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Are you ready for the next major global food crisis? The price of corn hit an all-time record high on Thursday. So did the price of soybeans. The price of corn is up about 50 percent since the middle of last month, and the price of wheat has risen by about 50 percent over the past five weeks.
On Thursday, corn for September delivery reached $8.166 per bushel, and many analysts believe that it could hit $10 a bushel before this crisis is over. The worst drought in the United States in more than 50 years is projected to continue well into August, and more than 1,300 counties in the United States have been declared to be official natural disaster areas.
So how is this crisis going to affect the average person on the street? Well, most Americans and most Europeans are going to notice their grocery bills go up significantly over the coming months. That will not be pleasant. But in other areas of the world this crisis could mean the difference between life and death for some people.
You see, half of all global corn exports come from the United States. So what happens if the U.S. does not have any corn to export? About a billion people around the world live on the edge of starvation, and today the Financial Times ran a front page story with the following headline: “World braced for new food crisis“. Millions upon millions of families in poor countries are barely able to feed themselves right now. So what happens if the price of the food that they buy goes up dramatically?
You may not think that you eat much corn, but the truth is that it is in most of the things that we buy at the grocery store. In fact, corn is found in about 74 percent of the products we buy in the supermarket and it is used in more than 3,500 ways.
Americans consume approximately one-third of all the corn grown in the world each year, and we export massive amounts of corn to the rest of the world. Unfortunately, thanks to the drought of 2012 farmers are watching their corn die right in front of their eyes all over the United States.
The following is from a Washington Post article that was posted on Thursday….
Nearly 40 percent of the corn crop was in poor-to-very-poor condition as of Sunday, according to the U.S. Agriculture Department. That compared with just 11 percent a year ago.
“The crop, if you look going south from Illinois and Indiana, is damaged and a lot of it is damaged hopelessly and beyond repair now,” said Sterling Smith, a Citibank Institutional Client Group vice president who specializes in commodities.
About 30 percent of the soybean crop was in poor-to-very-poor condition, which compared with 10 percent a year ago.
Conditions for both crops are expected to worsen in Monday’s agriculture agency report.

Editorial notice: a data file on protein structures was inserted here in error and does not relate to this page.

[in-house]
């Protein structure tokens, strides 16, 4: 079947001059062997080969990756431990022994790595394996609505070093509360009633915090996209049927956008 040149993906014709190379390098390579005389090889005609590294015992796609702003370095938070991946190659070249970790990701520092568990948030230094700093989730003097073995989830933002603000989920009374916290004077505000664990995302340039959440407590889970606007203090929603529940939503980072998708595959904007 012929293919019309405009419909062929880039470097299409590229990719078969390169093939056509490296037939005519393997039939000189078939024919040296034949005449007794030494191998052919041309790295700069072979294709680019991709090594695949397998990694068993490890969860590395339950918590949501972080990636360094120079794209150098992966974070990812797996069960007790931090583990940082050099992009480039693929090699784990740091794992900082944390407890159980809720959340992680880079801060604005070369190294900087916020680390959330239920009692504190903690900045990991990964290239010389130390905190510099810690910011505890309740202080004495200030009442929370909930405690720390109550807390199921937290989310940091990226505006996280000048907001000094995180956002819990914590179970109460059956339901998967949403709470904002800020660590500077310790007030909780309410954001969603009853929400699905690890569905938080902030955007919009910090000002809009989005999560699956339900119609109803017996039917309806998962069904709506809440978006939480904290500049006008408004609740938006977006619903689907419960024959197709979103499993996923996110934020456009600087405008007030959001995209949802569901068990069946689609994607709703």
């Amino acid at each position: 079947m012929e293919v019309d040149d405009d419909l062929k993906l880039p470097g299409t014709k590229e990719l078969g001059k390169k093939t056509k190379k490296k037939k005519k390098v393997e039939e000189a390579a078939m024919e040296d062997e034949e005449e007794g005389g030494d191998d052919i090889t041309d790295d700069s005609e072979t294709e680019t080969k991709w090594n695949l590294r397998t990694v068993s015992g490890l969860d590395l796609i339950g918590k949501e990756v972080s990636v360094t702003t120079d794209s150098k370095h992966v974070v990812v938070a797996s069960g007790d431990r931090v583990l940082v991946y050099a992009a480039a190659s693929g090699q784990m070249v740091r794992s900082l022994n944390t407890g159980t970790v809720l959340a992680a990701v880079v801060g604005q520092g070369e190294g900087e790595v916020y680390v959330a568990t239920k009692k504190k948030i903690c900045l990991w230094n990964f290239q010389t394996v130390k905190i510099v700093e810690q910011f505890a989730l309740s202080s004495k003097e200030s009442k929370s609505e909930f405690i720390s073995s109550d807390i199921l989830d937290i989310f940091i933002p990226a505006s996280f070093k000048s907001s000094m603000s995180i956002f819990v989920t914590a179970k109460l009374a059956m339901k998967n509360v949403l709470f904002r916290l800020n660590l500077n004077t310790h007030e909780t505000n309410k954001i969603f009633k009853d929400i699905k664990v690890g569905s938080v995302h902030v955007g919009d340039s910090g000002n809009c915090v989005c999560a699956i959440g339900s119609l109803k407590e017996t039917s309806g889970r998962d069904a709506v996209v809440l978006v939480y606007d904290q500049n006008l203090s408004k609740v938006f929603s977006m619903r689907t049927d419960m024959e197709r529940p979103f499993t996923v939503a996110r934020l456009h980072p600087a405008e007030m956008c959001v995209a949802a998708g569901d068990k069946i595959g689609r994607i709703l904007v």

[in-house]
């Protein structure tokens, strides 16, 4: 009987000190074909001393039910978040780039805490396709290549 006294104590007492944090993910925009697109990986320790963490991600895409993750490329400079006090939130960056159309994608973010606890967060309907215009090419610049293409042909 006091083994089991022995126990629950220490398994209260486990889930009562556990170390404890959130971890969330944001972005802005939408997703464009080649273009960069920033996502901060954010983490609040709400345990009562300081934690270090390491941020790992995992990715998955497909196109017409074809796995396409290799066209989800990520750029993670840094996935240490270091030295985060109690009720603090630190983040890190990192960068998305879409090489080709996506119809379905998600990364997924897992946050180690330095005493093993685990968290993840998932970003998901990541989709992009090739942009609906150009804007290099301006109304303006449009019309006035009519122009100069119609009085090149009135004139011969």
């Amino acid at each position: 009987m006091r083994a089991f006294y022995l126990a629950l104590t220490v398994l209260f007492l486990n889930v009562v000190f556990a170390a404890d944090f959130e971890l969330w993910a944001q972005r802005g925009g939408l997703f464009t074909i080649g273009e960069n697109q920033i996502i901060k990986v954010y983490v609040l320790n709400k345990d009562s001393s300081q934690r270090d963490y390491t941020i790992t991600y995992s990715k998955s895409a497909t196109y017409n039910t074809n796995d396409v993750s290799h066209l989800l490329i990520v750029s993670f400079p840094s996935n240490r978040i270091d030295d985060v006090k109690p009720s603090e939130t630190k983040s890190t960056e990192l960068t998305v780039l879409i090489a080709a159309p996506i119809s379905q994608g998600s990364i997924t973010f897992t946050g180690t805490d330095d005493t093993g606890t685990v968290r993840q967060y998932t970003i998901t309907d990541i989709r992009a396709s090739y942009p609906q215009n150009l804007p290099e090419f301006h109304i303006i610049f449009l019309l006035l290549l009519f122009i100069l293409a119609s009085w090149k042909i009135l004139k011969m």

More than half of the country is experiencing drought conditions right now, and this is devastating both ranchers and farmers. Right now, ranchers all over the western United States are slaughtering their herds early as feed prices rise. It is being projected that the price of meat will rise substantially later this year.
The following is from a recent MSNBC article….
For example, you may want to make room in your freezer for meat because prices for beef and pork are expected to drop in the next few months as farmers slaughter herds to deal with the high cost of grains that are used as livestock feed, said Shawn Hackett of the agricultural commodities firm Hackett Financial Advisors in Boynton Beach, Fla. But, he added, everything from milk to salad dressing is going to cost more in the near term, and eventually the meat deals will evaporate as demand outstrips supply.
So there may be some deals on meat in the short-term as all of these animals are slaughtered, but in the long-term we can expect prices to go up quite a bit.
But it isn’t as if food is not already expensive enough. The price of food rose much faster than the overall rate of inflation last year.
- Beef: +10.2%
- Pork: +8.5%
- Fish: +7.1%
- Eggs: +9.2%
- Dairy: +6.8%
- Oils and Fats: +9.3%
If prices rose that fast last year, what will those statistics look like at the end of this year if this drought continues?
Sadly, America is not alone. According to Bloomberg, the U.S. is not the only place that is having problems with crops right now….
Dry weather in the U.S., as well as the Black Sea region; a poor start to the Indian monsoon and the possibility of emerging El Nino conditions suggest agricultural products may rally, Barclays said in a report e-mailed yesterday.
And all of this is very bad news for a world that is really struggling to feed itself.
In many countries around the globe, the poor spend up to 75 percent of their incomes on food. Just a 10 percent increase in the price of basic food staples can be absolutely devastating for impoverished families that are living right on the edge.
You may not have ever known what it is like to wonder where your next meal is going to come from, but in many areas around the world that is a daily reality for many families.
Just check out what is happening in Yemen….
Crying and staring at his distended belly, 6-year-old Warood cannot walk on his spindly legs.
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